The resulting power savings from this architecture can be significant. For example, suppose amplifier 214 (FIG. 2) is operated at gain levels 1.0 and 2.0, and spends 50 percent of its time at gain level 1.0 and 50 percent of its time at gain level 2.0. A suitable replacement using the architecture illustrated in FIG. 3 would have amplifier 314 a operate at gain 1.0 and amplifier 314 b operate at gain 2.0, with both amplifiers 314 a, 314 b having the same closed loop bandwidth as amplifier 214. The closed loop bandwidth (BW) of an amplifier is related to gain-bandwidth (GBW) as shown in equation (1):
BW=GBWBeta  (1)

    • (where Beta is the amplifier feedback factor).
      In a charge amplifier, Beta is related to gain G as shown in equation (2):
      Beta=1/(G+1)  (2)
      Finally, the bandwidth (BW), gain-bandwidth (GBW), and gain (G) are related as shown in equations (3)-(4):
      BW=GBW/(G+1), or  (3)
      GBW=BW(G+1).  (4)

Thus, fixing the bandwidth (BW) and reducing the amplifier gain from 2.0 to 1.0, causes a reduction of the gain bandwidth of amplifier 314 a from (3BW) to (2BW), or by 33%. This reduction in gain bandwidth lowers input transistor transconductance (gm) by the same amount, since transconductance is proportional to gain bandwidth. The power consumption proportional to the bias current level, which is proportional to the square of the transconductance.

Thus reducing the gm by 33% (from 1 to ⅔) translates into a power reduction of 5/9 (from 1 to 4/9), i.e., a power reduction to 44% of the power consumption of amplifier 214. Further, since each gain level is assumed to be required equally, the duty cycle of the amplifier is 50% and therefore the power consumption is reduced to 22% of the power consumption of amplifier 214.

The other 50% of the duty cycle is comprised of the power consumed by amplifier 314 b, which is set to operate at a gain of 2.0 and has the same power consumption as amplifier 214, albeit at half the duty cycle. Thus the power consumption of amplifier 314 b would be 50% that of amplifier 214, so the total power consumption in stage 310 would be 72% of the power consumption in stage 210.

A similar analysis can be performed on stage 320. In one preferred embodiment, amplifier 324 a is operated at a gain range of 1.0-3.0, amplifier 324 b is operated at gain range of 3.0-6.0, and amplifier 324 c is operated at a gain range of 6-8, and amplifiers 324 a, 324 b, 324 c serves to replace amplifier 224, which operates at a gain range of 1.0-8.0. The power consumption by amplifier 324 a, 324 b, 324 c are at 20%, 61%, and 100%, respectively, that of the power consumption of amplifier 224. The expected duty cycle of the amplifiers 324 a, 324 b, 324 c are assumed to be 37.5% (⅜), 37.5% (⅜), and 25% ( 2/8). Thus the power consumption of stage 320 is (20%37.5%)+(61%37.5%)+(100%25%)=55% the power consumption of stage 220.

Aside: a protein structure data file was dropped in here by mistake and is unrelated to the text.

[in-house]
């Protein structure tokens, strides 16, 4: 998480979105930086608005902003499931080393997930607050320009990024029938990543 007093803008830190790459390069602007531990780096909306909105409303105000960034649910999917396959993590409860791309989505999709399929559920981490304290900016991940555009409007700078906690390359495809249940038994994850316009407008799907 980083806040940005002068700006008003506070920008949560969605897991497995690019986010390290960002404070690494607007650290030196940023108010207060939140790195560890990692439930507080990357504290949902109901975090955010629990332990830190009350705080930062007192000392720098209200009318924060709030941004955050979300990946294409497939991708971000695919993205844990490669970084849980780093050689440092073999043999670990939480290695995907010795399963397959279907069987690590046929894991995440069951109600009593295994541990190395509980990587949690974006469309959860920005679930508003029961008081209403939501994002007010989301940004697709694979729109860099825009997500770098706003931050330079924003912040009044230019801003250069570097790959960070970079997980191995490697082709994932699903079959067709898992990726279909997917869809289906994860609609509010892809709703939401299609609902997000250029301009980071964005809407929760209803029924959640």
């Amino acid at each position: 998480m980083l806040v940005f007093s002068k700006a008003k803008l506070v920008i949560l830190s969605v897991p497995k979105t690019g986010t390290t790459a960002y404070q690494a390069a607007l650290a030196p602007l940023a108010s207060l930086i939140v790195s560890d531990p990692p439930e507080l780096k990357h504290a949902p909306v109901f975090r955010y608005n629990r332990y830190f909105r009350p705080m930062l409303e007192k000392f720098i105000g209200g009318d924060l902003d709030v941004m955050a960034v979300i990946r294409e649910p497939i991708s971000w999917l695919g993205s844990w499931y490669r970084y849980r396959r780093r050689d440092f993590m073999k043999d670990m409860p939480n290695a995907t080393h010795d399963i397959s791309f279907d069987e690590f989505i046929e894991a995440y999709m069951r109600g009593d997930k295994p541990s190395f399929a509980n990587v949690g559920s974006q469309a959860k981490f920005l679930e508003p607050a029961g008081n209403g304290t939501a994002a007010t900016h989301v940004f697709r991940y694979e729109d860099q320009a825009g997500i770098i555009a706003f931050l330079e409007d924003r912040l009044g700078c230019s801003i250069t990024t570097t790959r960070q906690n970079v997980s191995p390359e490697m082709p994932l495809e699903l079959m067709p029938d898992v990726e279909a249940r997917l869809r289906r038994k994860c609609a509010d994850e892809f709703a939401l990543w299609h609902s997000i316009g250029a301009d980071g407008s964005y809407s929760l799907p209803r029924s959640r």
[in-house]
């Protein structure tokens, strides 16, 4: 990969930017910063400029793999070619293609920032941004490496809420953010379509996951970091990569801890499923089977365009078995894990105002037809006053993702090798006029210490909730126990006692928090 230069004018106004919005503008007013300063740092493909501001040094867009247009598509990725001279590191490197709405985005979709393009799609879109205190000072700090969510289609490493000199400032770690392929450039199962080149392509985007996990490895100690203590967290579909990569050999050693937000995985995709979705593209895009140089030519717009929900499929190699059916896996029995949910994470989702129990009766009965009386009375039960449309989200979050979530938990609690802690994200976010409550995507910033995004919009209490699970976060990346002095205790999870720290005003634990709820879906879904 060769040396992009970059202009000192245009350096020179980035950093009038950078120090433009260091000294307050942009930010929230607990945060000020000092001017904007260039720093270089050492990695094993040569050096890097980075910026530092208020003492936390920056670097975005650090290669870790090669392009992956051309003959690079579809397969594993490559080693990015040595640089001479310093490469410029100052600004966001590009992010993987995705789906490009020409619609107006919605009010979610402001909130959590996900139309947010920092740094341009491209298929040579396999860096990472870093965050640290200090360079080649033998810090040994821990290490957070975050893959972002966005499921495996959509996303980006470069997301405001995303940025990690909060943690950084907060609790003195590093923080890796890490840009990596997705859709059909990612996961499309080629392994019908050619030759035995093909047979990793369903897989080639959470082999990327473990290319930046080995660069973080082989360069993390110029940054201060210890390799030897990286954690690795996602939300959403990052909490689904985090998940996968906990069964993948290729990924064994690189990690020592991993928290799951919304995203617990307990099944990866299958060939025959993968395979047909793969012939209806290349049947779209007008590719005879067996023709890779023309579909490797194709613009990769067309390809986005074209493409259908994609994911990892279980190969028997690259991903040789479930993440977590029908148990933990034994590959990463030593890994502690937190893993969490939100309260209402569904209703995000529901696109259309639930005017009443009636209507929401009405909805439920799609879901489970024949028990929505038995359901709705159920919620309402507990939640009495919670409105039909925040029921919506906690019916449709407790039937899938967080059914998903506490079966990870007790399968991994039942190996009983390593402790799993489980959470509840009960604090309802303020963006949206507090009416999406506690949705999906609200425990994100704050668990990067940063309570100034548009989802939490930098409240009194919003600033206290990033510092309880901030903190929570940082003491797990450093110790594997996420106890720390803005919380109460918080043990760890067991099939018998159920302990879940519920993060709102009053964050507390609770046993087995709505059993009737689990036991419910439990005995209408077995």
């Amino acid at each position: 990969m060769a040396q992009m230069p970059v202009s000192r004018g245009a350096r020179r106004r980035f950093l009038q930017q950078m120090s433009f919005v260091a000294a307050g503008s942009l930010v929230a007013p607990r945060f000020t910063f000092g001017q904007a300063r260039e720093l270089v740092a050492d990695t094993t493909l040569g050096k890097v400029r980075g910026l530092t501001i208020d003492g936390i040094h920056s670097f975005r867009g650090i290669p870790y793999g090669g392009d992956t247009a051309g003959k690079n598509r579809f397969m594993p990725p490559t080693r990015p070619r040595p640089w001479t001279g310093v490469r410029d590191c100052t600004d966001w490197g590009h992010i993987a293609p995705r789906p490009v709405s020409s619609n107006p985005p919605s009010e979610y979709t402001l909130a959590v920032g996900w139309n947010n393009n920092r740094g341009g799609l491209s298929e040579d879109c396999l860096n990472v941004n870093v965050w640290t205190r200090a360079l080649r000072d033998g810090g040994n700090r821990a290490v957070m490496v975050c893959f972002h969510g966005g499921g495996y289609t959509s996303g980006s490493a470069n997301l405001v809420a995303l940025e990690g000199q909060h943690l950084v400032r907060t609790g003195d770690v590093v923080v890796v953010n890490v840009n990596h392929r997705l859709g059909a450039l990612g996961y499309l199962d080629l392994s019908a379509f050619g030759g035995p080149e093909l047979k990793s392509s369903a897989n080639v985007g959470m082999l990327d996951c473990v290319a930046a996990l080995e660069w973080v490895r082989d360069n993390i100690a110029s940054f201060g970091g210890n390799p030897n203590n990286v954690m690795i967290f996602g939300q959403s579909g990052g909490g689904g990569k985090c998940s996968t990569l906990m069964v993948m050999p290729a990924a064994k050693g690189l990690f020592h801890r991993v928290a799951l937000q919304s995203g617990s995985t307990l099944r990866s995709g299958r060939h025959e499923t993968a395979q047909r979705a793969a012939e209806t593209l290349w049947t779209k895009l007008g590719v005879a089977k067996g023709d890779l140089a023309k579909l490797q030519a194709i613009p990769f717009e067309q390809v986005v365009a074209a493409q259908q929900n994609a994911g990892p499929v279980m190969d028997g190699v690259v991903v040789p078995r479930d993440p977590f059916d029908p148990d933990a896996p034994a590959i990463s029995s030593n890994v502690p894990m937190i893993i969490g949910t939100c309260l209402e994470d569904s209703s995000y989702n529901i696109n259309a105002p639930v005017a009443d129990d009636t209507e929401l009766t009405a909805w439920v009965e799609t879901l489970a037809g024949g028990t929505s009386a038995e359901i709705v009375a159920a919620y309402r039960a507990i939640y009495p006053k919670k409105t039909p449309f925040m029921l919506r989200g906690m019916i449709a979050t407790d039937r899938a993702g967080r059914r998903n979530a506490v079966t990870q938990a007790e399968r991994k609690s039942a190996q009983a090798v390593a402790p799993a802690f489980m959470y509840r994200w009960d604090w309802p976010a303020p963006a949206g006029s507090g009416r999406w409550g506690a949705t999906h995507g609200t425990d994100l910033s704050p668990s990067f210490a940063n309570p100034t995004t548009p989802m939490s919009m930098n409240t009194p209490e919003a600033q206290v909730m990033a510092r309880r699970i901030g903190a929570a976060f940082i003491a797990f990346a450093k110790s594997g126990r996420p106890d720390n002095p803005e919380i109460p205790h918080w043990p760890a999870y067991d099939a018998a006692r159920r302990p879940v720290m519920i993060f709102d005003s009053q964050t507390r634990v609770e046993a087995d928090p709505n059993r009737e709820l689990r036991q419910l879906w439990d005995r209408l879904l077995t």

The present invention therefore implements each multiple gain amplification stage in the analog signal chain by selecting one of a plurality of fixed gain amplifiers. The selected amplifier is powered and coupled to the input and output signal paths. The non-selected amplifier(s) are powered down and isolated from the input and output signal paths. Each fixed gain amplifier is only required to support one gain level, thus, each fixed gain amplifier operates at its own gain-bandwidth while supporting the minimum bandwidth required to achieve a settling time required by the sample-and-hold circuit. Each fixed gain amplifier other than the one having the maximum gain operates at a lower level of power consumption than a comparable multi-gain amplifier. Although the illustrated embodiments are of differential amplifiers circuits amplifying two input signals, it should be recognized that the technique of the present invention is also applicable using one input amplifiers operating on single ended signals.

While the invention has been described in detail in connection with the exemplary embodiment, it should be understood that the invention is not limited to the above disclosed embodiment. Rather, the invention can be modified to incorporate any number of variations, alternations, substitutions, or equivalent arrangements not heretofore described, but which are commensurate with the spirit and scope of the invention. Accordingly, the invention is not limited by the foregoing description or drawings, but is only limited by the scope of the appended claims.

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Referenced by
Citing PatentFiling datePublication dateApplicantTitle
US8553112 *Jul 31, 2007Oct 8, 2013National University Corporation Shizuoka UniversityA/D converter and readout circuit
US8675103 *Nov 17, 2011Mar 18, 2014Arnold & Richter Cine Technik Gmbh & Co. Betriebs KgImage sensor
US20090303358 *Jul 31, 2007Dec 10, 2009Shoji KawahitoA/d converter and readout circuit
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Classifications
U.S. Classification348/300, 250/208.1, 348/255
International ClassificationH04N5/378, H04N5/374, H04N5/20, H04N3/14, H04N5/232
Cooperative ClassificationH04N5/335, H04N5/232
European ClassificationH04N5/232, H04N5/335
Legal Events
DateCodeEventDescription
Mar 26, 2014FPAYFee payment
Year of fee payment: 4
Apr 21, 2003ASAssignment
Owner name: MICRON TECHNOLOGY, INC., IDAHO
Free format text: ASSIGNMENT OF ASSIGNORS INTEREST;ASSIGNOR:ROSSI, GIUSEPPE;REEL/FRAME:013991/0001
Effective date: 20030417